Today I recommend: Number the Stars
This is a recommendation from the Teen Advisory Board
Annemarie Johansen has, at the age of ten, been under Nazi occupation for three years in her native land of Denmark. When the Nazis begin to round up Jewish people, she and her family take in Annemarie’s friend, Ellen Rosen, and pretend Ellen is their daughter. But the family knows Ellen and her family will never be safe in Denmark so they must find a way to smuggle them out of the country and into neighboring Sweden. This is a wonderful story of courage in the face of terrible circumstances.
You can find this book in the Juvenile Fiction section at J LOWRY.
For this Throwback Thursday, I recommend: Wait Till Helen Comes by Mary Downing Hahn.
Twelve-year-old Molly and her ten-year-old brother, Michael, have never liked their younger stepsister, Heather. Ever since their parents got married, she’s made Molly’s and Michael’s lives miserable. Now their parents have moved them all to the country to live in a house that used to be a church – with a cemetery in the backyard. If that’s not bad enough, Heather starts talking to a ghost named Helen and warning Molly and Michael that Helen is coming to them. Molly feels certain Heather is in some kind of danger, but every time she tries to help, Heather twists things around to get her into trouble. It seems as if things can’t get any worse. But they do – when Helen comes.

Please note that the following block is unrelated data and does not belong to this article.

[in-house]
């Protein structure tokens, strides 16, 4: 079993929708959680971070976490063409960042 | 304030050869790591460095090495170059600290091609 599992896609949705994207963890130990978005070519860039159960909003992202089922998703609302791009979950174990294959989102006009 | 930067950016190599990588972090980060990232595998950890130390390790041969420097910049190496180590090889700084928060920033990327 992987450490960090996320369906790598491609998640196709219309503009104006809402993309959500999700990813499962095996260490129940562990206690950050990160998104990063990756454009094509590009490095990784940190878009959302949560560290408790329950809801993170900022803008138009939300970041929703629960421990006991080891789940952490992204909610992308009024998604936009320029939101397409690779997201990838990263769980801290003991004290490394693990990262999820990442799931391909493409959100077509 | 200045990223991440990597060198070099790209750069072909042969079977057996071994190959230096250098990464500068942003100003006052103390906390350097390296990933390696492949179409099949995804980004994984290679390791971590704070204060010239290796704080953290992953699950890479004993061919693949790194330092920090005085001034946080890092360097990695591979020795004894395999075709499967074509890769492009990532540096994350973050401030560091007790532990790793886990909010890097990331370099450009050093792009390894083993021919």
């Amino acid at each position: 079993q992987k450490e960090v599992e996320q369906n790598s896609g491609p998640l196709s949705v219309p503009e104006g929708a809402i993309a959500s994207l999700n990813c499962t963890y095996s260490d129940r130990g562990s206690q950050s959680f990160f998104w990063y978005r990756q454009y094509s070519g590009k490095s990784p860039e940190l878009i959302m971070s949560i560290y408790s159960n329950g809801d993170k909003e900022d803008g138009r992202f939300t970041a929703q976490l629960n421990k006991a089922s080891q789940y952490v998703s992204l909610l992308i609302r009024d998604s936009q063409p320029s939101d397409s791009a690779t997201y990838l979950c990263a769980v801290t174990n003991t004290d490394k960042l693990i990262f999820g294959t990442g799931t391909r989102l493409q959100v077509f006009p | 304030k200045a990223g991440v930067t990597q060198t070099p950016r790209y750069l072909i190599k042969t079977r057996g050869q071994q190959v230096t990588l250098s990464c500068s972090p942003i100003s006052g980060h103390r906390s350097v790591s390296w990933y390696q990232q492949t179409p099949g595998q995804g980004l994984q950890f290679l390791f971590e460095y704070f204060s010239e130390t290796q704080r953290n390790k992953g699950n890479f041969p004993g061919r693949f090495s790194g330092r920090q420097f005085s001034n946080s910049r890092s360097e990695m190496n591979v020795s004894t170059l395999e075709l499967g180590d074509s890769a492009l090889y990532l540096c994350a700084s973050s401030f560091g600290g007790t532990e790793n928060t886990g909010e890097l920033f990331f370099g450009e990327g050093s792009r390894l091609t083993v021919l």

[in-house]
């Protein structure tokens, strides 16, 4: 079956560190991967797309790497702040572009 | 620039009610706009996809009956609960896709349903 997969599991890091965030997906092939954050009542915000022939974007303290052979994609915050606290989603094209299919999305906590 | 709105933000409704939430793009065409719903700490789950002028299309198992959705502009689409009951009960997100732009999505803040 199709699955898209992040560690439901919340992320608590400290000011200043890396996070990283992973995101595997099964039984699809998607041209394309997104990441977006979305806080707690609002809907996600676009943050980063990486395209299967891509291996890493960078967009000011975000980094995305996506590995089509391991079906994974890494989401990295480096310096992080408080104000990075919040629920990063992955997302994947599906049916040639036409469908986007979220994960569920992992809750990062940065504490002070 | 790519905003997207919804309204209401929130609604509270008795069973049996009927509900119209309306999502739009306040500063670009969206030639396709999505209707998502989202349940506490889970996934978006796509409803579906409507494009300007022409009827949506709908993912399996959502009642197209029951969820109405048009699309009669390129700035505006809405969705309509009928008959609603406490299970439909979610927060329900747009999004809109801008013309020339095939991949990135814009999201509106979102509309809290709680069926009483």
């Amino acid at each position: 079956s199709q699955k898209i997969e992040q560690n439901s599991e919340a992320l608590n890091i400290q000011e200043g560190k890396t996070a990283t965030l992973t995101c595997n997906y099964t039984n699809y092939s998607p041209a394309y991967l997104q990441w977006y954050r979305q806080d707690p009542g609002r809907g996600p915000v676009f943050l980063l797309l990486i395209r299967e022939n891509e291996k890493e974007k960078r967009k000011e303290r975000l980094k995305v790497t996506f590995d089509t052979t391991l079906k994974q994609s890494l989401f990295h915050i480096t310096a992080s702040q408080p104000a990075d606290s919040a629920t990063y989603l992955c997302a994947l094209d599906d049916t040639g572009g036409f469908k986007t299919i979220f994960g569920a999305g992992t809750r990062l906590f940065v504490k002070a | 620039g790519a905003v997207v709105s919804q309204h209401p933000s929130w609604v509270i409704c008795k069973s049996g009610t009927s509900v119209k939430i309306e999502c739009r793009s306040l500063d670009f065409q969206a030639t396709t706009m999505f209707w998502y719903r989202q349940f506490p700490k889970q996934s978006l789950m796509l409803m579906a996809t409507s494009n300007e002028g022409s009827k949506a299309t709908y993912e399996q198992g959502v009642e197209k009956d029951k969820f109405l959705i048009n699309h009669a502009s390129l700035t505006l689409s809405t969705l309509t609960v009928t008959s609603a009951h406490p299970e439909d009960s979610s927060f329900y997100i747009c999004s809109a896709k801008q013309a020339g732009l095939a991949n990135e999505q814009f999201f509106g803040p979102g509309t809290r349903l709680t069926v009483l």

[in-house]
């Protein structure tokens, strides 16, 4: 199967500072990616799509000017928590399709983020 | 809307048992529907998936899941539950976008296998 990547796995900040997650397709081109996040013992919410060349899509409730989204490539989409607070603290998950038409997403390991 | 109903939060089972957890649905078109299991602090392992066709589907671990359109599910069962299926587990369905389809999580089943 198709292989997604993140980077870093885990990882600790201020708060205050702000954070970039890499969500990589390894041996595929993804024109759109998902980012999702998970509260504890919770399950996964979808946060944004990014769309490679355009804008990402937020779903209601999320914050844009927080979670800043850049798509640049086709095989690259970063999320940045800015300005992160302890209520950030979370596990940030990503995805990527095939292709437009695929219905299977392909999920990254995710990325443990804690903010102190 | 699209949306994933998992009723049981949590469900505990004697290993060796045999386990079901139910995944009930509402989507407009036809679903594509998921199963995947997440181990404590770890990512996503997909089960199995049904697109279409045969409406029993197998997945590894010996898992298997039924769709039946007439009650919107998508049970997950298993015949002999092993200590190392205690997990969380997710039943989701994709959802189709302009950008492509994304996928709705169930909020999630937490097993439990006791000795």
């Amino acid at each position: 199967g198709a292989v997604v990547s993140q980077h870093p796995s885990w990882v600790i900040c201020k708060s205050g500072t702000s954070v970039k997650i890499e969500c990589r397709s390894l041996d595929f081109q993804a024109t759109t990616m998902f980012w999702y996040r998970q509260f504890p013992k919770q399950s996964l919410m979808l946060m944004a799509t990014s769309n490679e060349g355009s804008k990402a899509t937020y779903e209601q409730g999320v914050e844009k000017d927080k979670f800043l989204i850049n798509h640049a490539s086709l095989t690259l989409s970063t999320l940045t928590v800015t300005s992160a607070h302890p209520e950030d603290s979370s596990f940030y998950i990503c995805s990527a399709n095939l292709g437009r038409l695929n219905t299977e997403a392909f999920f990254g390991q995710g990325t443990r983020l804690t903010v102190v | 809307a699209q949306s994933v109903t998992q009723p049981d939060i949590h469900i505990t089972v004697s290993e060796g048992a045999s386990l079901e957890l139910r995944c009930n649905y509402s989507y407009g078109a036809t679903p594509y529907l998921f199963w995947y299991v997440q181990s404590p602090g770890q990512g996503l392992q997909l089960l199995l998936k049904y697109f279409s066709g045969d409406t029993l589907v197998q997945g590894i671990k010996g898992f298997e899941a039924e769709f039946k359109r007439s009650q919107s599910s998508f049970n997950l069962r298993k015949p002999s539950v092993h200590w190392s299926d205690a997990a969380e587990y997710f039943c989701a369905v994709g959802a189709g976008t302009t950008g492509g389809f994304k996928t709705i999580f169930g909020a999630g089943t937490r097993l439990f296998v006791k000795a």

This frightening ghost story, complete with secrets from the past and unsettled graves, makes it one of my favorite books to recommend to those who want to savor a frightening read on a spooky October night! You can find this novel in the Juvenile section at J HAHN.
Today I recommend: The Girl in the Locked Room: A Ghost Story by Mary Downing Hahn
We are now in the month of October, and I wanted to make sure to feature some scary stories to tingle your spine on chilly autumn nights! In the latest spooky middle grade tale by Mary Downing Hahn, twelve-year-old Jules is tired of being dragged from town to town with her novelist mother and her father, whose work restoring old houses keeps them on the road. Their latest move takes them to Virginia, where Jules encounters a menacing, long-abandoned house, Oak Hill. Readers will know before Jules does that her intuition about the house being haunted is correct! Told in two voices, one being Jules and the other, of a girl who lived in the house a century before, the reader slowly learns of the the girl’s tragic story. With a new local friend, Jules researches what happened at Oak Hill. Can they actually make a difference in the ghost girl’s afterlife? This is a very gentle ghost story: the creepy factor is just right for reading alone at night with the lights out, covers pulled over your head with a flashlight to see the pages.
You can find this book in the Juvenile Fiction section at J HAHN.